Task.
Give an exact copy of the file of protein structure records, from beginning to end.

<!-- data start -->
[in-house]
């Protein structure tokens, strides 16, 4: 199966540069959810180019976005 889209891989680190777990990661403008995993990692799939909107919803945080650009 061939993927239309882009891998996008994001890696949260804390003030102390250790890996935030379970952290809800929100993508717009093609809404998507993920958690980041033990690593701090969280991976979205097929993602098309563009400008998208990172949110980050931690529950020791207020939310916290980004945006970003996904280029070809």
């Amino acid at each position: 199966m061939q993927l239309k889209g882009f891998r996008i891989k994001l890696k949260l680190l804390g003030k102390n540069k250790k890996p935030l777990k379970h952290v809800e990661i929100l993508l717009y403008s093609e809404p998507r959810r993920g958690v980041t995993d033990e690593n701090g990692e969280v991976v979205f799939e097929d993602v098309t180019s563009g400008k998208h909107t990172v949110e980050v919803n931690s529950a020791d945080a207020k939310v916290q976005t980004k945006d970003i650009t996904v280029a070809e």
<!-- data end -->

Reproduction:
[in-house]
């Protein structure tokens, strides 16, 4: 199966540069959810180019976005 889209891989680190777990990661403008995993990692799939909107919803945080650009 061939993927239309882009891998996008994001890696949260804390003030102390250790890996935030379970952290809800929100993508717009093609809404998507993920958690980041033990690593701090969280991976979205097929993602098309563009400008998208990172949110980050931690529950020791207020939310916290980004945006970003996904280029070809």
């Amino acid at each position: 199966m061939q993927l239309k889209g882009f891998r996008i891989k994001l890696k949260l680190l804390g003030k102390n540069k250790k890996p935030l777990k379970h952290v809800e990661i929100l993508l717009y403008s093609e809404p998507r959810r993920g958690v980041t995993d033990e690593n701090g990692e969280v991976v979205f799939e097929d993602v098309t180019s563009g400008k998208h909107t990172v949110e980050v919803n931690s529950a020791d945080a207020k939310v916290q976005t980004k945006d970003i650009t996904v280029a070809e």